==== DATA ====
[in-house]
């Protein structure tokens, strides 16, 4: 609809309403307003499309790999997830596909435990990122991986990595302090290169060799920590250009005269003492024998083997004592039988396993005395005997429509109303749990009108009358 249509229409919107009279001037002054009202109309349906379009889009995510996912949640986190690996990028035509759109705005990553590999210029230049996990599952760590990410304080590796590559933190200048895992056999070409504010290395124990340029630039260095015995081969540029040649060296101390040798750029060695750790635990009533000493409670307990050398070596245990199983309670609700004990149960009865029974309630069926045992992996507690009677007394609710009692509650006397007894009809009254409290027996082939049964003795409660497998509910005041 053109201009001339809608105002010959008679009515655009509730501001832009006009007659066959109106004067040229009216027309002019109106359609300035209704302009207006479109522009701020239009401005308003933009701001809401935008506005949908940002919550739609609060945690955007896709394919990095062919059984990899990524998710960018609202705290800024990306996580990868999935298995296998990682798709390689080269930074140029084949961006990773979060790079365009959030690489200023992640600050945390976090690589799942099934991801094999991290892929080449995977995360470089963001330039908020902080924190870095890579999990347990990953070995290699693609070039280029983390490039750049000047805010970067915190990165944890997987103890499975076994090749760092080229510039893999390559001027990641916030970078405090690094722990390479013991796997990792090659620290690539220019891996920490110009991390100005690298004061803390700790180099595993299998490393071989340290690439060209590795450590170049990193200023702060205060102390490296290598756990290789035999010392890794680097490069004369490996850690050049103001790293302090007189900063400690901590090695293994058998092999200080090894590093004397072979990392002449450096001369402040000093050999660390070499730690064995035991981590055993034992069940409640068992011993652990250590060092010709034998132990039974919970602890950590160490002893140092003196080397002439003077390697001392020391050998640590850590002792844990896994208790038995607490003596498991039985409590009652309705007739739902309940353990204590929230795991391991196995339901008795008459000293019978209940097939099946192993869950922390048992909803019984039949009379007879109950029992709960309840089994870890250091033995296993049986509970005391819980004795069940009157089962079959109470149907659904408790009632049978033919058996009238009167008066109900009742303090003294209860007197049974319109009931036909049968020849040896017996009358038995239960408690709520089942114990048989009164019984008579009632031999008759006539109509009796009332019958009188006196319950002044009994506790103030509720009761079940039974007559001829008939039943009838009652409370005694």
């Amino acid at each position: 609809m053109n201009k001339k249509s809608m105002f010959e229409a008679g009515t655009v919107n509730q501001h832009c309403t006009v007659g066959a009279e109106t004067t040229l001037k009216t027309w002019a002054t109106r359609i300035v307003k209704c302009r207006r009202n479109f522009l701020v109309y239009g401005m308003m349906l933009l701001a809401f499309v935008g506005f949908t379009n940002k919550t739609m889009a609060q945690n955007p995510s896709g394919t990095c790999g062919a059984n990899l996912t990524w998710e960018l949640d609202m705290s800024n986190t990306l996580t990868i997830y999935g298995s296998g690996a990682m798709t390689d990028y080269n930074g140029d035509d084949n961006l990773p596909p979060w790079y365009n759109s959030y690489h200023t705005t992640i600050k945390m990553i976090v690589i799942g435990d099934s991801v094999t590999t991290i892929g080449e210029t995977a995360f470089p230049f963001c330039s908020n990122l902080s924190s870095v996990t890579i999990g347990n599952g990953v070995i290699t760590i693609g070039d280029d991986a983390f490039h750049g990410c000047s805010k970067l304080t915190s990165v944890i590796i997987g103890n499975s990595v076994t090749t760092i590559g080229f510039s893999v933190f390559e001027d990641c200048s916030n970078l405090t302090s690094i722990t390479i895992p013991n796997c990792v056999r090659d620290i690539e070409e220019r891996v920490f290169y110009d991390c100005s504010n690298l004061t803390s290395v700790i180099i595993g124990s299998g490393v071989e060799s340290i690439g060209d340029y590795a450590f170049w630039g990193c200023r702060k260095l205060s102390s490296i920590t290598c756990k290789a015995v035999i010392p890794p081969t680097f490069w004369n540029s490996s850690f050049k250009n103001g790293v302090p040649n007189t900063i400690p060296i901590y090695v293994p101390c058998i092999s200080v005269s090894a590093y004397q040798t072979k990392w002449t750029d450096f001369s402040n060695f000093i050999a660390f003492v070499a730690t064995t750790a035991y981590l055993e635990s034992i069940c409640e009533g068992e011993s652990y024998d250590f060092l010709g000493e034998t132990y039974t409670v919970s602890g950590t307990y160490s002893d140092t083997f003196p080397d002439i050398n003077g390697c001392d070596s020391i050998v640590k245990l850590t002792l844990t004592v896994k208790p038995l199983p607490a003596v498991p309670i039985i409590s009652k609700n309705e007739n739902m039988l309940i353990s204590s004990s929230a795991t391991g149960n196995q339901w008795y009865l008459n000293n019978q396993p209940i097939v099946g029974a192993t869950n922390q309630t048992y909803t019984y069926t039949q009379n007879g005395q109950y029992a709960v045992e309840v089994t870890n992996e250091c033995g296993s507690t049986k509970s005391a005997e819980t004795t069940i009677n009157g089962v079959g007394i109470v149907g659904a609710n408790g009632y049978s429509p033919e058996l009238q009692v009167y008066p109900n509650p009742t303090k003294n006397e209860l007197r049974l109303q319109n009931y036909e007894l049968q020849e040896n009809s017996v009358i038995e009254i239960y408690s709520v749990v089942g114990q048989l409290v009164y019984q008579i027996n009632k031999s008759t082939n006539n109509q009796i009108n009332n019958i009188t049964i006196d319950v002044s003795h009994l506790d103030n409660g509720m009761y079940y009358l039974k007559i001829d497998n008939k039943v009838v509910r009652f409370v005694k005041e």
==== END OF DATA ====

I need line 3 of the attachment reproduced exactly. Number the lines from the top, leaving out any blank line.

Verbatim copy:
């Amino acid at each position: 609809m053109n201009k001339k249509s809608m105002f010959e229409a008679g009515t655009v919107n509730q501001h832009c309403t006009v007659g066959a009279e109106t004067t040229l001037k009216t027309w002019a002054t109106r359609i300035v307003k209704c302009r207006r009202n479109f522009l701020v109309y239009g401005m308003m349906l933009l701001a809401f499309v935008g506005f949908t379009n940002k919550t739609m889009a609060q945690n955007p995510s896709g394919t990095c790999g062919a059984n990899l996912t990524w998710e960018l949640d609202m705290s800024n986190t990306l996580t990868i997830y999935g298995s296998g690996a990682m798709t390689d990028y080269n930074g140029d035509d084949n961006l990773p596909p979060w790079y365009n759109s959030y690489h200023t705005t992640i600050k945390m990553i976090v690589i799942g435990d099934s991801v094999t590999t991290i892929g080449e210029t995977a995360f470089p230049f963001c330039s908020n990122l902080s924190s870095v996990t890579i999990g347990n599952g990953v070995i290699t760590i693609g070039d280029d991986a983390f490039h750049g990410c000047s805010k970067l304080t915190s990165v944890i590796i997987g103890n499975s990595v076994t090749t760092i590559g080229f510039s893999v933190f390559e001027d990641c200048s916030n970078l405090t302090s690094i722990t390479i895992p013991n796997c990792v056999r090659d620290i690539e070409e220019r891996v920490f290169y110009d991390c100005s504010n690298l004061t803390s290395v700790i180099i595993g124990s299998g490393v071989e060799s340290i690439g060209d340029y590795a450590f170049w630039g990193c200023r702060k260095l205060s102390s490296i920590t290598c756990k290789a015995v035999i010392p890794p081969t680097f490069w004369n540029s490996s850690f050049k250009n103001g790293v302090p040649n007189t900063i400690p060296i901590y090695v293994p101390c058998i092999s200080v005269s090894a590093y004397q040798t072979k990392w002449t750029d450096f001369s402040n060695f000093i050999a660390f003492v070499a730690t064995t750790a035991y981590l055993e635990s034992i069940c409640e009533g068992e011993s652990y024998d250590f060092l010709g000493e034998t132990y039974t409670v919970s602890g950590t307990y160490s002893d140092t083997f003196p080397d002439i050398n003077g390697c001392d070596s020391i050998v640590k245990l850590t002792l844990t004592v896994k208790p038995l199983p607490a003596v498991p309670i039985i409590s009652k609700n309705e007739n739902m039988l309940i353990s204590s004990s929230a795991t391991g149960n196995q339901w008795y009865l008459n000293n019978q396993p209940i097939v099946g029974a192993t869950n922390q309630t048992y909803t019984y069926t039949q009379n007879g005395q109950y029992a709960v045992e309840v089994t870890n992996e250091c033995g296993s507690t049986k509970s005391a005997e819980t004795t069940i009677n009157g089962v079959g007394i109470v149907g659904a609710n408790g009632y049978s429509p033919e058996l009238q009692v009167y008066p109900n509650p009742t303090k003294n006397e209860l007197r049974l109303q319109n009931y036909e007894l049968q020849e040896n009809s017996v009358i038995e009254i239960y408690s709520v749990v089942g114990q048989l409290v009164y019984q008579i027996n009632k031999s008759t082939n006539n109509q009796i009108n009332n019958i009188t049964i006196d319950v002044s003795h009994l506790d103030n409660g509720m009761y079940y009358l039974k007559i001829d497998n008939k039943v009838v509910r009652f409370v005694k005041e």